The Conservatives have again called for Home Secretary Charles Clarke to be sacked, saying "enough is enough" in the hunt for missing foreign criminals.
Asmar was arrested after a tip-off from a member of the public in Hull
Shadow Commons leader Theresa May asked if the arrest of a recommended deportee over a sex assault could be "sufficient reason" for Mr Clarke to be sacked.
Labour's Geoff Hoon rebuffed the call, accusing Mrs May of "blustering".
The Lib Dems say Mr Clarke's pledge to consider deportation for all foreign criminals would make little difference.
Arrest in Hull
Caliph Ali Asmar, an Iraqi Kurd aged 25, is being held in Hull in connection with an alleged sexual assault on a 15-year-old and the separate stabbing of a man in the city.
He was arrested after a member of the public saw appeals for information. Four other men were also detained for assisting an offender.
Mr Asmar arrived in the UK in 2001 but was refused asylum.
Ms May said this particular case "shows the dangers to which the public have been exposed by the incompetence of this government".
Asked whether Mr Asmar, also known as Shwana Ali Mohammed, had been recommended for deportation, a Home Office spokesman said he would not comment on individual cases.
More than half 79 most serious criminals have been freed, with 32 accounted for, deported or under Home Office control
Deportation has started to be considered in 574 of the 1,023 cases of prisoners involved in the controversy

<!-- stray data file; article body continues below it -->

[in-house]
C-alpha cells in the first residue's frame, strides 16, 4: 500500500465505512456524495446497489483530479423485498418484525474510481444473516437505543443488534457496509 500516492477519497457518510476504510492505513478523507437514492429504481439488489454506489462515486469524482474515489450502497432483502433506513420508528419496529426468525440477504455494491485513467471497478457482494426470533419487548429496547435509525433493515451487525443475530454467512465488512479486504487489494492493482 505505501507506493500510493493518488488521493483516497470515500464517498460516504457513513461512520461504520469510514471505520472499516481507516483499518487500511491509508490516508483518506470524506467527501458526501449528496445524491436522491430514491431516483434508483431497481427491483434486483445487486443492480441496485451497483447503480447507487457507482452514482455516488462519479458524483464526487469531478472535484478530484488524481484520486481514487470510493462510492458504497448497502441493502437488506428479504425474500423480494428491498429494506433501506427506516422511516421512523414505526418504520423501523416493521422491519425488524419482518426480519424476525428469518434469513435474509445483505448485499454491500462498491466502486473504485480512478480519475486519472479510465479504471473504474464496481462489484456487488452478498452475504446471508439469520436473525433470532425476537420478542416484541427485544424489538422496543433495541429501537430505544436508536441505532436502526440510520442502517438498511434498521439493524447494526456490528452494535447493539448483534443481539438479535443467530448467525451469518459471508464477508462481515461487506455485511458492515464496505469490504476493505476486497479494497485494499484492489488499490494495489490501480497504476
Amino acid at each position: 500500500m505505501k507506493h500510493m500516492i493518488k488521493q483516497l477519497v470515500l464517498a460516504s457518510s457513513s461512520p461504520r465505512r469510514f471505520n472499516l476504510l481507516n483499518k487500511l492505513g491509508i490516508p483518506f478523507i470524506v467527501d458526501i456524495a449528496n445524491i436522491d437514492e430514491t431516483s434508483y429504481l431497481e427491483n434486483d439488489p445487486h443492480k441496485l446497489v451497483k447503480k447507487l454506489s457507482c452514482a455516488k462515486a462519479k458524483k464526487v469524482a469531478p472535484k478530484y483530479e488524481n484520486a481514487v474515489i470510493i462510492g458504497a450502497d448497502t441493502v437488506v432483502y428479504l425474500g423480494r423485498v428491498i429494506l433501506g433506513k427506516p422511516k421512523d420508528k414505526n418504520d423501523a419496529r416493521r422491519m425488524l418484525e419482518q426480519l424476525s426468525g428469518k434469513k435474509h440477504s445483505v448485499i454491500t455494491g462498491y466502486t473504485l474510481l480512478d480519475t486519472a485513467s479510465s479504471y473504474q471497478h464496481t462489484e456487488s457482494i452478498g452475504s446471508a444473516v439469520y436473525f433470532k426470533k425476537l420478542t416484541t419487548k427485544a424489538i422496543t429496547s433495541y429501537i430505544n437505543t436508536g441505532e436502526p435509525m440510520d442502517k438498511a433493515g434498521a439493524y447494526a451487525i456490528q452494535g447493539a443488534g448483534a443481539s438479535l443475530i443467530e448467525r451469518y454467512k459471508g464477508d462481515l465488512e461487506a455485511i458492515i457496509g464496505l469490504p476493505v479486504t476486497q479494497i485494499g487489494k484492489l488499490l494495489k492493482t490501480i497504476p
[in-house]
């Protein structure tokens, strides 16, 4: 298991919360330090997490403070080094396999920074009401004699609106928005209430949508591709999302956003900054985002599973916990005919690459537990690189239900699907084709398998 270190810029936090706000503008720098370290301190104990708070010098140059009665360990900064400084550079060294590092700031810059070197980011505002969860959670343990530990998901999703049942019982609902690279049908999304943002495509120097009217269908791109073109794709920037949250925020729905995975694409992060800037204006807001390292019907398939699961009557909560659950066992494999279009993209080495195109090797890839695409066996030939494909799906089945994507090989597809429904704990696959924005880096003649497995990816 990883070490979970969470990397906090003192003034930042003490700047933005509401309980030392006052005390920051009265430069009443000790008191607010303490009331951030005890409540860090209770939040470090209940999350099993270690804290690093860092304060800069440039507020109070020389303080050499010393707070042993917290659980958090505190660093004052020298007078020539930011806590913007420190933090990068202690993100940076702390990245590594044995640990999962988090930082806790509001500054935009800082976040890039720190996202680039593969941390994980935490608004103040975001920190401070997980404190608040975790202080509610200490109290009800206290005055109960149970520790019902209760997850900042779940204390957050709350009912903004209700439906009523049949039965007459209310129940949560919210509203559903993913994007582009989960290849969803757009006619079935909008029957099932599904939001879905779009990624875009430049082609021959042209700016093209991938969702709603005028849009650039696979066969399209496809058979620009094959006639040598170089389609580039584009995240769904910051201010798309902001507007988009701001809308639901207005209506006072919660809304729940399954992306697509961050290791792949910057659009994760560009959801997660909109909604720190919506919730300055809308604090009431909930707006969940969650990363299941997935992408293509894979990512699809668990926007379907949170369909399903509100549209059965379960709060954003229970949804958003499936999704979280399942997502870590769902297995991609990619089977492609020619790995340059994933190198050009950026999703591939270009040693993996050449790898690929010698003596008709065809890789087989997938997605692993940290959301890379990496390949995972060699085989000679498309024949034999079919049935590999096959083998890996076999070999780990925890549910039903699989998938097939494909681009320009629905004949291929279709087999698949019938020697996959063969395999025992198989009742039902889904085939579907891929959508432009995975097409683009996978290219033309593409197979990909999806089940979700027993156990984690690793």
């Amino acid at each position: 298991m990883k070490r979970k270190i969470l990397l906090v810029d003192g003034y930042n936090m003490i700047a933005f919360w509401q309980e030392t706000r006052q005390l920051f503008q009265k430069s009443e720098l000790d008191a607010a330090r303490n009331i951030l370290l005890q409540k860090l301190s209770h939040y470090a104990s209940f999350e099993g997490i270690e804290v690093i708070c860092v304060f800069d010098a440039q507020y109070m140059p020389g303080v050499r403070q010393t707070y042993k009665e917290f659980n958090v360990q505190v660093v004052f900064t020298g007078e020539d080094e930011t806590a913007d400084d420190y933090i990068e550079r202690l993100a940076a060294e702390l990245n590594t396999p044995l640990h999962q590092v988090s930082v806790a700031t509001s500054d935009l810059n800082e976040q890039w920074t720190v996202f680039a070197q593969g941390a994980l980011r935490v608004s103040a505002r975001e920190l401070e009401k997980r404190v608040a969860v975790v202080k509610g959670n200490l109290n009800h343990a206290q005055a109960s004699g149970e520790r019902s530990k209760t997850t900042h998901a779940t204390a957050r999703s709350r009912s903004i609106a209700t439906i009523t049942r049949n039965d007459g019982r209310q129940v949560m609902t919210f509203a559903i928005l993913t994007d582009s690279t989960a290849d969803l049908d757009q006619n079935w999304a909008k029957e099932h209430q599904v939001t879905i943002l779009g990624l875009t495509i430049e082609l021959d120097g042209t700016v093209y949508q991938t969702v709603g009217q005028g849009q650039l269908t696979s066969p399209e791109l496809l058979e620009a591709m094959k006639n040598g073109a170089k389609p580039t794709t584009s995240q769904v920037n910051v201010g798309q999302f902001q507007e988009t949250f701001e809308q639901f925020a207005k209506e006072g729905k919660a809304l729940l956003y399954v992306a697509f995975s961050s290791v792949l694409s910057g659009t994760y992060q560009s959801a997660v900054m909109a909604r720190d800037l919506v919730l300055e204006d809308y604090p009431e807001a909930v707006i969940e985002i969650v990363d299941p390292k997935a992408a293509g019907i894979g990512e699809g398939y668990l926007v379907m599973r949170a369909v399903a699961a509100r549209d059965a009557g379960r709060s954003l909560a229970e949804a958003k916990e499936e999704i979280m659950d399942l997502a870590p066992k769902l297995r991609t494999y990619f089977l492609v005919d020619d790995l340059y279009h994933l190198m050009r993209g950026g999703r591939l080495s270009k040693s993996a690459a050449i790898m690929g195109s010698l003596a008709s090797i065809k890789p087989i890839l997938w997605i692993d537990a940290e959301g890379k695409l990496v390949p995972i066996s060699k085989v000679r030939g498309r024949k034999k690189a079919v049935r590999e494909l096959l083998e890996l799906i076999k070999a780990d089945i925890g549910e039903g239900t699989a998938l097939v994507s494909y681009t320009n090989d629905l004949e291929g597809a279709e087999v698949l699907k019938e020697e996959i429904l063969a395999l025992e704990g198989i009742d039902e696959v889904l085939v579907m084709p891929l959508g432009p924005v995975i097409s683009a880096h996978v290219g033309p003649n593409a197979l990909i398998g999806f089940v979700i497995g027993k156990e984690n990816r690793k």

Deportation is being pursued in 446 of the cases - the Home Office has not said how many of these prisoners are still at large
Police are continuing their search for about half of the 79 most dangerous offenders on a list of 1,023 freed men.
They were released from prison without being considered for deportation.
Only 32 had been traced by Wednesday.
The home secretary has promised the law will be toughened to introduce the principle that foreign nationals who commit a crime, should "expect to be deported".
However, the Liberal Democrats have said this pledge is too little, too late.
"This is not some kind of silver bullet," said party leader Sir Menzies Campbell. "This is not something that is going to make a huge difference to the power of the Home Secretary.
"The home secretary has a very wide power at the moment: he can send someone back home if he believes their presence is not conducive to the public good. How much wider can you get?"
Deportation proceedings have begun on 574 of the 1,023 released men.
Police and immigration officials have conducted a series of raids across Britain to detain the most serious offenders.
Dual nationality cases
Speaking during business questions in the Commons, Mr Hoon said the issue had only come to light because of "impressive improvements" in Home Office practice since 1999.
Mr Hoon also confirmed the deportation of criminals would apply to anyone in possession of dual nationality.
The government must ensure that "those who come here for a variety of purposes do so within the law", he said.
"If they do break the law and are not British citizens then we take appropriate action, which must include deportation."
The home secretary briefed his Cabinet colleagues on the issue of missing foreign criminals at their weekly meeting on Thursday.
The Prime Minister's official spokesman reaffirmed that it was "a problem that been there for decades which we are beginning to address".
He added that "what we do have to do is make sure the interests of the country are recognised in rebalancing the system".